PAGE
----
Determinants of Working Capital

There are no set rules or formulate to determine the working capital requirements of a firm. The corporate management has to consider the various factors in making decisions regarding working capital balances. An appraisal of these would provide guidance to management in estimating prospective needs. These are called as determinants of working capital.

The firm must estimate its working capital very accurately because excessive working capital results in unnecessary accumulation of inventory and wastage of capital whereas shortage of working capital affects the smooth flow of operating cycle and business fails to meet its commitment.

In this section let us examine the various determinants of working capital.

  • Nature of Business is one of the factors. Usually in trading businesses the working capital needs are higher as most of their investment is found concentrated in stock. On the other hand, manufacturing/processing business need a relatively lower compared to that of trading business/level of working capital. The terms of ‘higher’ and ‘lower’ used above are relative and not absolute. That is, of the total capital employed in the businesses a higher or lower, as the case may be, portion is employed in current assets.
  • Sales and Demand Conditions of a firm also affect its working capital position. It is difficult to precisely determine the relationship between volume of sales and working capital needs. Sales depend on the demand conditions. Most of the firms experience seasonal and cyclical fluctuations in the demand of their products and services. These business variations affect the working capital requirement, particularly the temporary working capital requirement of the firm. When there is an upward swing in the economy, the sales will increase and untimely the firm’s investment in inventories and debtors will also increase. On the other hand, when there is a decline in the economy, the sales will fall and ultimately, the level of inventories and debtors will also fall. Under recessionary conditions firms try to reduce their short-term borrowings.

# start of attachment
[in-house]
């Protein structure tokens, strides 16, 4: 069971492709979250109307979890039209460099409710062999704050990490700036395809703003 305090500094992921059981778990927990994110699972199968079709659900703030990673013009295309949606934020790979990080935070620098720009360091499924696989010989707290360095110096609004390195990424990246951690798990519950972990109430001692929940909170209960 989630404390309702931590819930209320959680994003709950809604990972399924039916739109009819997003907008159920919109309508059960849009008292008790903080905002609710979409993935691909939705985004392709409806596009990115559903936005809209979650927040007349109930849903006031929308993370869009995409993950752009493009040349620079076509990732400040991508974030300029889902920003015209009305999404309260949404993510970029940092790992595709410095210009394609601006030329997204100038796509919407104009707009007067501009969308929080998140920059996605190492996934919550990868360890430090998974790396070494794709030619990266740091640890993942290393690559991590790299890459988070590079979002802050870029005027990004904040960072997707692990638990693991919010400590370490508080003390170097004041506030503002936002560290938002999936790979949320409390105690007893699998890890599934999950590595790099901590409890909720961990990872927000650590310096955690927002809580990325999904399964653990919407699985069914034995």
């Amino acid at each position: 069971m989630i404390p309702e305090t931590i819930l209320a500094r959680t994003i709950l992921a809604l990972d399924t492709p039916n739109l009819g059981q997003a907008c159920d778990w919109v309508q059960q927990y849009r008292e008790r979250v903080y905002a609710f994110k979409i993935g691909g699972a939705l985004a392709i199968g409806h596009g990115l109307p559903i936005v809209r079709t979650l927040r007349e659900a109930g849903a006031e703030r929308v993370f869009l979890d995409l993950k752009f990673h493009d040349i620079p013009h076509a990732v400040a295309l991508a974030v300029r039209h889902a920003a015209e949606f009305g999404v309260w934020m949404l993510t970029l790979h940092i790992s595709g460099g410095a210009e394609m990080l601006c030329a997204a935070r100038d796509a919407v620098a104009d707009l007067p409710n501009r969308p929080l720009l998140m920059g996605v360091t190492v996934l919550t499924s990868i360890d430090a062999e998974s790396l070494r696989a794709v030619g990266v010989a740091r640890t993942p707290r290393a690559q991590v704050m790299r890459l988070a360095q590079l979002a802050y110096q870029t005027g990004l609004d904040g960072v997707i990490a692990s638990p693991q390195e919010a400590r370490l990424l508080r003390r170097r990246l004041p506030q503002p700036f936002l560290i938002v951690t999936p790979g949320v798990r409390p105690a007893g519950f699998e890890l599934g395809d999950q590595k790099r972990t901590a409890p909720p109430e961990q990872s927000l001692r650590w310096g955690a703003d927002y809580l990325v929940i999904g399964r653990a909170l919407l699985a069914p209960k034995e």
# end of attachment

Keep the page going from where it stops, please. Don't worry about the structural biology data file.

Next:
• Manufacturing Policy: The manufacturing cycle of the firm also affects the requirement of the working capital. The manufacturing cycle comprises the purchase and use of raw material and production of finished goods. Longer the manufacturing cycle, larger will be the firm’s working capital requirements and vice versa. An extended manufacturing time span means a larger tie-up of funds in inventories. Further, the requirement of working capital also depends on whether the firm has adopted steady production policy or variable production policy.
  • Credit Policy: In the present day circumstances, almost all units have to sell goods on credit. The nature of credit policy is an important consideration in deciding the amount of working capital requirement. The larger the volume of credit sales, the greater will be the requirement of working capital. Generally, the credit policy of an individual firm depends on the norms of the industry to which the firm belongs. Credit periods also influence the size and composition of working capital. When longer credit period is allowed to customers as against the one extended to the firm by its suppliers, more working capital is needed and vice versa In the former case, there will be a relatively higher trade debtors and in the latter there will be a higher trade creditors.
  • Collection policy is another influencing factor. A stringent collection policy might not only deter away some credit seeking customers, also force existing customers to be prompt in settling dues resulting in lower level of working capital. The opposite is true with a liberal collection policy. Collection procedures do influence the level of working capital. A decentralized collection of dues from customers and centralized payments to suppliers, shall reduce the size of working capital. Centralized collections and centralized payments or decentralized collections and decentralized payments would lead to a moderate level of working capital. But with centralized collections and decentralized payments, the working capital need will be the highest.